Sandhill cranes

Sandhill cranes leave their roost on the Platte River at dawn Thursday morning. View is from the Central Plains Natural Resources Richard Plautz viewing deck.

On Sunday, I returned home from a five-day get away to central Nebraska to once again take in the sight and sounds of thousands of Sandhill cranes roosting along the Platte River. I have made a number of trips to the Ian Nicolson Audubon Center at Rowe Sanctuary near Gibbon over the years and each one has been memorable. While I always hope to come home with a rich catch of photos, each trip is more for the sensory experience than the exposures. I take photos for the same reason others might go fishing. A bad day of fishing (or photographing) is better than a good day at the office.

Most years, I reserve a photo blind or sign up for tours in conjunction with the Audubon Kearney Crane Festival. To make sure I get a spot, I generally make reservations in January. This year, I had no idea what my schedule would look like in March, so I decided to wing it and just see what viewing opportunities I could find at public access sites along the Platte River.

Cranes from bridge

Overnight snow fall covers trees and camper at Fort Kearney SRA.

Last week, I camped at Fort Kearney State Recreation Area, which is literally within walking distance of some of the best crane viewing around. The footbridge over the Platte River on the hike-bike trail offers excellent viewing and photo opportunities. The trail links the park with the Great Platte River Road Archway Monument and other attractions in Kearney. While you won’t get the up-close shots you might get from a blind at Rowe Sanctuary or the Crane Trust near Grand Island, the panoramic view of the river from the footbridge early in the morning and at sunset can be spectacular. At dusk, massive flocks of cranes fill the western sky as they prepare to roost on the sandbars. The site and sounds of vast numbers of cranes bugling and honking as they approach the roosts in the evening or leave in the morning is extraordinary.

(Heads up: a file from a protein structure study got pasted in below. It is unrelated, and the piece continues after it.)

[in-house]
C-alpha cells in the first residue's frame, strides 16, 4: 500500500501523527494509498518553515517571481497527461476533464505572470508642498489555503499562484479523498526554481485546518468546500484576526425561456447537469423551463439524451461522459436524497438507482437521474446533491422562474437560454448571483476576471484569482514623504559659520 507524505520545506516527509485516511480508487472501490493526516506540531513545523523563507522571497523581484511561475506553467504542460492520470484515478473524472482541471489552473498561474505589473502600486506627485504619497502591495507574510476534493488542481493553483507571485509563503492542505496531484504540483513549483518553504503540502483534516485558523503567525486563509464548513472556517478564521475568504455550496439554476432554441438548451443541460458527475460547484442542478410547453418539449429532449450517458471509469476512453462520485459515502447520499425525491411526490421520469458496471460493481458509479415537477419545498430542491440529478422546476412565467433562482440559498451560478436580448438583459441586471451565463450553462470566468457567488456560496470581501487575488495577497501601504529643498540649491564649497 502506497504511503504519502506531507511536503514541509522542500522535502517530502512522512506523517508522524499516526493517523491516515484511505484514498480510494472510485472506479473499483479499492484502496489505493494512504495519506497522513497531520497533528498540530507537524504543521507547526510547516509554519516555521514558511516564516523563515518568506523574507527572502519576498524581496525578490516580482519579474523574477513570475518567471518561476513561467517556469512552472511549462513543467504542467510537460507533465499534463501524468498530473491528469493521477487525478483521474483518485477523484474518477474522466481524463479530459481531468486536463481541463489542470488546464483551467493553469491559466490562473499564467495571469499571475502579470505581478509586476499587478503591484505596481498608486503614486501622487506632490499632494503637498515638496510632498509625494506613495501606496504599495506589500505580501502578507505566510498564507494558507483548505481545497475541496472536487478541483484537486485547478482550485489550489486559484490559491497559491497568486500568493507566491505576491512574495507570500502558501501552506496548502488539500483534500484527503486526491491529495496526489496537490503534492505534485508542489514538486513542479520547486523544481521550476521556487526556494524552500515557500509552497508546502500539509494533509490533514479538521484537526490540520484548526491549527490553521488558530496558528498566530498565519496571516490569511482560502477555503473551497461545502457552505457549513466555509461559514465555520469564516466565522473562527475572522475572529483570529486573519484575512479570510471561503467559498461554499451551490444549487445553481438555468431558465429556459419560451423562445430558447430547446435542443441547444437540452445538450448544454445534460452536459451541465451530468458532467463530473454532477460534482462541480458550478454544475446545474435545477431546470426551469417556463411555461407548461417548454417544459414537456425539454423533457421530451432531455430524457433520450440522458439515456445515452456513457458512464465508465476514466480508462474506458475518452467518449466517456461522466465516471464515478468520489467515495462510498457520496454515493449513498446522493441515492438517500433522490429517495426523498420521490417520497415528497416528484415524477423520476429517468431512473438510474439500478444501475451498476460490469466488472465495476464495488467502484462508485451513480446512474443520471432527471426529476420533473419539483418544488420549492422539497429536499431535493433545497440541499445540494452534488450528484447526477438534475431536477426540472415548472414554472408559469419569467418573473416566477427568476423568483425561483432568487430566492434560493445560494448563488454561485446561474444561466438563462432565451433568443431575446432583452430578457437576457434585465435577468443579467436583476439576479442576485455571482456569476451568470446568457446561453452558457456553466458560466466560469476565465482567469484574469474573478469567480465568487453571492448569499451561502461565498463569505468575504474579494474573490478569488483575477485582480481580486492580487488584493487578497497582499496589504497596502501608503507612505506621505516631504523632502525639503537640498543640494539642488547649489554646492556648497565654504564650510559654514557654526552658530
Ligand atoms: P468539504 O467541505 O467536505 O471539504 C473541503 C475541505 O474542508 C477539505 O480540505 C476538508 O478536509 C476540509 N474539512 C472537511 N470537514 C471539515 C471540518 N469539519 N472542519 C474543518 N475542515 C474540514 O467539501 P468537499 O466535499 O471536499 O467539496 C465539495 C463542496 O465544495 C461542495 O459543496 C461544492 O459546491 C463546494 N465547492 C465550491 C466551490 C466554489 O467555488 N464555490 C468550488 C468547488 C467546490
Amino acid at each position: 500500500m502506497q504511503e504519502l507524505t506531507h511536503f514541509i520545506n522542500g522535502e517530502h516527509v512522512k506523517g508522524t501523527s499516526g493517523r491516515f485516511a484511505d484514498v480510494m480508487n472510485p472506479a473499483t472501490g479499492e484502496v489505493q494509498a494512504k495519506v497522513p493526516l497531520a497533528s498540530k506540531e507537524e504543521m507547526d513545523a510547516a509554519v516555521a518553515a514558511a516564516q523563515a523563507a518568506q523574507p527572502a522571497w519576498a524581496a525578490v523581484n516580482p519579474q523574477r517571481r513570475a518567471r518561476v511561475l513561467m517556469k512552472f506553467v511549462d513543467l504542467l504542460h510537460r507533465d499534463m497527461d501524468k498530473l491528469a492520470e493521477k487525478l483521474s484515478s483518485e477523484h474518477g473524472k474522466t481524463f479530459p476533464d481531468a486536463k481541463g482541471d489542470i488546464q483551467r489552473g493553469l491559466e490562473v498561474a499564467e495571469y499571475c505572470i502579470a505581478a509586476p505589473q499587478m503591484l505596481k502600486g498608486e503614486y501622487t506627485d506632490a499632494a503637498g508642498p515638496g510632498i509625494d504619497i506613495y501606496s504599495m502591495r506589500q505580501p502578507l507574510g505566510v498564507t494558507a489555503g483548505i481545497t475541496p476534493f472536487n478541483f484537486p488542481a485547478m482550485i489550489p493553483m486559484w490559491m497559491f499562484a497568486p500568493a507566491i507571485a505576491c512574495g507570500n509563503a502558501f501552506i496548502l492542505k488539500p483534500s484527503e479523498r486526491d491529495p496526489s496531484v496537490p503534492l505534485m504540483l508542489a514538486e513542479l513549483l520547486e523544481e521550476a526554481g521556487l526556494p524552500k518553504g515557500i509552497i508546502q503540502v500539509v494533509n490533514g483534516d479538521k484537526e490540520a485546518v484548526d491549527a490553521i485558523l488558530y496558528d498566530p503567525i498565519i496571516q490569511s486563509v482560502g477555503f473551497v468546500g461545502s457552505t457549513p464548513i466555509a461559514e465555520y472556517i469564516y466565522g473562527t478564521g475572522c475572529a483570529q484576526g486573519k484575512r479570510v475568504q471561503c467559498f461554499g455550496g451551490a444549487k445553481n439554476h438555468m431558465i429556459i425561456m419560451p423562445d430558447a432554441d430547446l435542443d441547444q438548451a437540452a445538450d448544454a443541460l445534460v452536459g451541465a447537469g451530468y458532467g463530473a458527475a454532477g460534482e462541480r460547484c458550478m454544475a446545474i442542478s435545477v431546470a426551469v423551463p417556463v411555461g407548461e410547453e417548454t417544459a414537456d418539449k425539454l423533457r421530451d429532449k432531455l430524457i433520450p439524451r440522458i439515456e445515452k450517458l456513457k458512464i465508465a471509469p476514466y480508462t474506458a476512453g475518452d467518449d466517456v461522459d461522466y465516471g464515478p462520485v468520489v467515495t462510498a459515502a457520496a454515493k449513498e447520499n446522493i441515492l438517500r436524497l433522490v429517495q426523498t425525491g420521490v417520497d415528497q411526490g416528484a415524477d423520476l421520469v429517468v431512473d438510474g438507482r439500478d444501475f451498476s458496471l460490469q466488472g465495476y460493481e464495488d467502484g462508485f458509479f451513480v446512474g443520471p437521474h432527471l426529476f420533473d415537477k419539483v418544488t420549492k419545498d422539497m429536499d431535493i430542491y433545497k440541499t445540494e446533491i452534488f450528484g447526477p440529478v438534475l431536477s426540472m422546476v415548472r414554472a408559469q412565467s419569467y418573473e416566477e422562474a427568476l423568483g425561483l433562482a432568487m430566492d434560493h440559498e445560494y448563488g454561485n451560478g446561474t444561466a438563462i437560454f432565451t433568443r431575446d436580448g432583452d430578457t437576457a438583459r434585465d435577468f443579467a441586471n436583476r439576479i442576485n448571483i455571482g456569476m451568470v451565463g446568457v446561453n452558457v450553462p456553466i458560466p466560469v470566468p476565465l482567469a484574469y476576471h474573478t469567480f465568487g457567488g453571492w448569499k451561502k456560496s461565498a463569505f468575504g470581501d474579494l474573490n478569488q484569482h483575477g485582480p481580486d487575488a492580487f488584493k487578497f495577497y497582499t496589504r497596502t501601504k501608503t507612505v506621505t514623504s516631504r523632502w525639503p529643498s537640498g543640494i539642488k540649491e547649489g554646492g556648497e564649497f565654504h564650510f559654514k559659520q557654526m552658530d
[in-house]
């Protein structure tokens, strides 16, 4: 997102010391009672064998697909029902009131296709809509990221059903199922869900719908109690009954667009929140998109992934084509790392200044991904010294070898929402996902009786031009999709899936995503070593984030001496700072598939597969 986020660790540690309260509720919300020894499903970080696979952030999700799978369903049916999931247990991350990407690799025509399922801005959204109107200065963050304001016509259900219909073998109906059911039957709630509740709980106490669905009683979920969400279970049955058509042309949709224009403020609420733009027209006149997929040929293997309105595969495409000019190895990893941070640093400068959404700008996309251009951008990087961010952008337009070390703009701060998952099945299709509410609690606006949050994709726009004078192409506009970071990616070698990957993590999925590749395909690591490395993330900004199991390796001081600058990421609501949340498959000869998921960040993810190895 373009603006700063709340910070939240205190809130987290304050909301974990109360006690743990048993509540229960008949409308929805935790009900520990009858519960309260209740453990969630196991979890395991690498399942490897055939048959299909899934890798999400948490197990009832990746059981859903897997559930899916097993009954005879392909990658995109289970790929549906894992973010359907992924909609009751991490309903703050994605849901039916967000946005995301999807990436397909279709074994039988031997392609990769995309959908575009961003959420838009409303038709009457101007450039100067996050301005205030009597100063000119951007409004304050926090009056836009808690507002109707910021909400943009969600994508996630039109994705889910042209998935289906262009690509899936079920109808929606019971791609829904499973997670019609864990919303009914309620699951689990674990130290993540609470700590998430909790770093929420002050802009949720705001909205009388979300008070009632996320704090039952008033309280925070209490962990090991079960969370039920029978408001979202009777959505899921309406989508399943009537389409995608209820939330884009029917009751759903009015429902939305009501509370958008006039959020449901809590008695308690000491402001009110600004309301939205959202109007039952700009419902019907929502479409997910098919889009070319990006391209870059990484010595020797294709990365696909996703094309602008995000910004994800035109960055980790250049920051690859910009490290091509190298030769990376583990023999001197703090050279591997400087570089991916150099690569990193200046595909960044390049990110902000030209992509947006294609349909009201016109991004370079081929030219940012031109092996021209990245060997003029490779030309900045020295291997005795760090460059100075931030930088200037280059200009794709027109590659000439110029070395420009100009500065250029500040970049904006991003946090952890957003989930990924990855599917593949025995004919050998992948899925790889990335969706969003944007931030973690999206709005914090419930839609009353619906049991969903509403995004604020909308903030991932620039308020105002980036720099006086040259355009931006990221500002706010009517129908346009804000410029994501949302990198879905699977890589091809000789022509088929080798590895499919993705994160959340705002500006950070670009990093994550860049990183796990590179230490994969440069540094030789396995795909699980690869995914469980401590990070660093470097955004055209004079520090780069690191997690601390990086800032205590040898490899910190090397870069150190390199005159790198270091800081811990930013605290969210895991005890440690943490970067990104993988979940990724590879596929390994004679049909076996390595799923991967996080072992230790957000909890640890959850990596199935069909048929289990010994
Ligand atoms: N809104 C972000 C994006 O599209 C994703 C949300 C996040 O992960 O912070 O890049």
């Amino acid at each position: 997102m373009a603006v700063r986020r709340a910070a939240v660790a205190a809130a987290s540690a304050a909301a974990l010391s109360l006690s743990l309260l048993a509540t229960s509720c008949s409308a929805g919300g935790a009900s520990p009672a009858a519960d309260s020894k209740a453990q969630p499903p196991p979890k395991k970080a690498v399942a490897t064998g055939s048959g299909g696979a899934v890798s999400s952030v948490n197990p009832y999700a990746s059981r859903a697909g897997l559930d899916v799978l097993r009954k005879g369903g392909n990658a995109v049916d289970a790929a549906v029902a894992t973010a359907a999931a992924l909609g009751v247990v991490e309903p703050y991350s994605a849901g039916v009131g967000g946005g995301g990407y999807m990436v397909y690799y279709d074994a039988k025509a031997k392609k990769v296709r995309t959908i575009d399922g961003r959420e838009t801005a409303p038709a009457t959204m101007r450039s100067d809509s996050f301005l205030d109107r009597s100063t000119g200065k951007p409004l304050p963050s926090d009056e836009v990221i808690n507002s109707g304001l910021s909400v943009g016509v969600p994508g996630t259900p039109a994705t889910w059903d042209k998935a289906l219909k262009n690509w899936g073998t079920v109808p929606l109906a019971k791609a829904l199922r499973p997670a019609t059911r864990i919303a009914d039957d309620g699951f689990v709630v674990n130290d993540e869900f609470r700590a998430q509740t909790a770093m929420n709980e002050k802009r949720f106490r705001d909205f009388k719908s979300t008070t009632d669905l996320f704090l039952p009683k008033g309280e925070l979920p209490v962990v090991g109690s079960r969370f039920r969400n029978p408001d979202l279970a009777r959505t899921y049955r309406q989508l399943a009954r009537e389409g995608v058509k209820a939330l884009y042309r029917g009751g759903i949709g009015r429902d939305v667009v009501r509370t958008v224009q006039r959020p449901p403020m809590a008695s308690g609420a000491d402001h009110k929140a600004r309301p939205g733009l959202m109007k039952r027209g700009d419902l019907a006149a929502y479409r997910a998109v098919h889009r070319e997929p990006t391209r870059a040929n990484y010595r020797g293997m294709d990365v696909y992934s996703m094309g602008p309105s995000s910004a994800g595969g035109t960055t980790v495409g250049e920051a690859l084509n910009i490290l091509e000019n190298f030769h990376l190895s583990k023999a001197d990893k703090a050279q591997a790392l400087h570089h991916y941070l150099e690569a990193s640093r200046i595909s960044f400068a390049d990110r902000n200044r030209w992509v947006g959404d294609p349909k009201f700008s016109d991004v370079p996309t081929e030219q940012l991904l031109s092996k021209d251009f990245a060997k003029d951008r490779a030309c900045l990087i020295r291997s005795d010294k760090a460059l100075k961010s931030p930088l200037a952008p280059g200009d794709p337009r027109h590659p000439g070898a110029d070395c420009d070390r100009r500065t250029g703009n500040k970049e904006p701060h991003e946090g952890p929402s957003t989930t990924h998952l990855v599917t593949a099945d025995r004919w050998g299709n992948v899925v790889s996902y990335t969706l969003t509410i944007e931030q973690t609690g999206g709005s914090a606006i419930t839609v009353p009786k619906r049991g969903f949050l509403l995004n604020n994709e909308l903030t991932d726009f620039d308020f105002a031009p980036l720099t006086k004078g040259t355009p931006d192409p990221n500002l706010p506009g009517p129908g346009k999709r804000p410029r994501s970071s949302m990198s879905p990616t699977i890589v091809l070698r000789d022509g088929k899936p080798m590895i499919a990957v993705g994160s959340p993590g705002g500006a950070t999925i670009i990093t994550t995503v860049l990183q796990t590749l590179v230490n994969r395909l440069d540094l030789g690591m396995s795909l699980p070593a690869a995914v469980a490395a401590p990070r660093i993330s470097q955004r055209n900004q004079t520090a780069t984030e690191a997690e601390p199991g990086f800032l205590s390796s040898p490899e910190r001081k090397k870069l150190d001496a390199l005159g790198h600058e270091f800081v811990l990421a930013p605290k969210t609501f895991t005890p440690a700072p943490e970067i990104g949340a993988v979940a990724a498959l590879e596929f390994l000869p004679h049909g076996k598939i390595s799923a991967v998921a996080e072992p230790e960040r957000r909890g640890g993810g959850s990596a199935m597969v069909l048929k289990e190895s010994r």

Another outstanding site is the Central Plains Natural Resources Richard Plautz crane viewing deck located 1.5 miles south of  I-80 Exit 285 (Gibbon).  The site provides a parking lot away from busy traffic and is handicap accessible.

Cranes from bridge

Morning flight of Sandhill cranes from footbridge near Fort Kearney SRA.

Each year, the number of cranes usually peaks at around a half million at the end of March and the first week in April. The number of visitors who flock to central Nebraska from across the U.S. and around the world peaks about that same time too, but not this year.

Due to visitors canceling travel plans and coronavirus concerns, The Crane Trust Nature and Visitor Center closed last week and cancelled all tours.  On Sunday, Rowe Sanctuary closed down for the season and canceled all remaining tours. The annual Audubon Crane Festival scheduled to begin on Friday has also been canceled. This would have been the 50th year for the Kearney crane celebration.

Fort Kearney State Recreation Area and the Fort Kearney Historical Park were still open as of Monday, but that may change.  An attendant at the Historical Park said that a meeting is scheduled to determine whether the parks would remain open or shut down. 

Sandhill cranes

Sandhill cranes leave their roost on the Platte River at dawn Thursday morning. View is from the Central Plains Natural Resources Richard Plautz viewing deck.

As with the closings and cancellations in Omaha and Lincoln, the cancellation of crane-related tours and activities in central Nebraska will have a devastating effect on the local economies and Nebraska tourism.

Joe Burns is the main photographer for the Washington County Pilot-Tribune and Enterprise.

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